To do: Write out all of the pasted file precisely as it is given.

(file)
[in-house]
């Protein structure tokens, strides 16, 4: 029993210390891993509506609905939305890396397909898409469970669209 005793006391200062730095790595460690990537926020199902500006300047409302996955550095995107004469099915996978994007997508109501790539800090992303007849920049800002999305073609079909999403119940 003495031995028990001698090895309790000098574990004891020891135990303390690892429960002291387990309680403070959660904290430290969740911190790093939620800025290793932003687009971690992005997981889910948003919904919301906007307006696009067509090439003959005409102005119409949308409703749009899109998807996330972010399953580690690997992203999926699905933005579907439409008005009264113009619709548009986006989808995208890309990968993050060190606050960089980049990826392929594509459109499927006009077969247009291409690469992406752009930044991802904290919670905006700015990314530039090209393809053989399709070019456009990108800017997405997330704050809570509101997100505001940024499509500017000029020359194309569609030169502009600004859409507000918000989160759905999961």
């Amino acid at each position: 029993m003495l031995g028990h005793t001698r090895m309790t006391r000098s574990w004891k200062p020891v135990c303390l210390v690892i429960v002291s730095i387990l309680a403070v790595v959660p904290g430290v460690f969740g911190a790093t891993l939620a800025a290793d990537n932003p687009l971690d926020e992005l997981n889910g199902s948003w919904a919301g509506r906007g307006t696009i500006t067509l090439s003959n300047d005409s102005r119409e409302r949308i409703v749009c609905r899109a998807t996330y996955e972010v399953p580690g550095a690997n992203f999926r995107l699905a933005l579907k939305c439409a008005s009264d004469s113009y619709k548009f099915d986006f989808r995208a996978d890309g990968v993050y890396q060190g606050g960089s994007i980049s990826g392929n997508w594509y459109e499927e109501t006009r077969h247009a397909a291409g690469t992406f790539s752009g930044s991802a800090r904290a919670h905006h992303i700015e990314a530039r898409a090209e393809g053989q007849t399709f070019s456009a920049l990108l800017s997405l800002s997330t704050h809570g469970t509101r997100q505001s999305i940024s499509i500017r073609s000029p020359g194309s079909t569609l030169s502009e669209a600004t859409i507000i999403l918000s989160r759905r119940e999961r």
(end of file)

[in-house]
């Protein structure tokens, strides 16, 4: 029993210390891993509506609905939305890396397909898409469970669209 005793006391200062730095790595460690990537926020199902500006300047409302996955550095995107004469099915996978994007997508109501790539800090992303007849920049800002999305073609079909999403119940 003495031995028990001698090895309790000098574990004891020891135990303390690892429960002291387990309680403070959660904290430290969740911190790093939620800025290793932003687009971690992005997981889910948003919904919301906007307006696009067509090439003959005409102005119409949308409703749009899109998807996330972010399953580690690997992203999926699905933005579907439409008005009264113009619709548009986006989808995208890309990968993050060190606050960089980049990826392929594509459109499927006009077969247009291409690469992406752009930044991802904290919670905006700015990314530039090209393809053989399709070019456009990108800017997405997330704050809570509101997100505001940024499509500017000029020359194309569609030169502009600004859409507000918000989160759905999961």
């Amino acid at each position: 029993m003495l031995g028990h005793t001698r090895m309790t006391r000098s574990w004891k200062p020891v135990c303390l210390v690892i429960v002291s730095i387990l309680a403070v790595v959660p904290g430290v460690f969740g911190a790093t891993l939620a800025a290793d990537n932003p687009l971690d926020e992005l997981n889910g199902s948003w919904a919301g509506r906007g307006t696009i500006t067509l090439s003959n300047d005409s102005r119409e409302r949308i409703v749009c609905r899109a998807t996330y996955e972010v399953p580690g550095a690997n992203f999926r995107l699905a933005l579907k939305c439409a008005s009264d004469s113009y619709k548009f099915d986006f989808r995208a996978d890309g990968v993050y890396q060190g606050g960089s994007i980049s990826g392929n997508w594509y459109e499927e109501t006009r077969h247009a397909a291409g690469t992406f790539s752009g930044s991802a800090r904290a919670h905006h992303i700015e990314a530039r898409a090209e393809g053989q007849t399709f070019s456009a920049l990108l800017s997405l800002s997330t704050h809570g469970t509101r997100q505001s999305i940024s499509i500017r073609s000029p020359g194309s079909t569609l030169s502009e669209a600004t859409i507000i999403l918000s989160r759905r119940e999961r």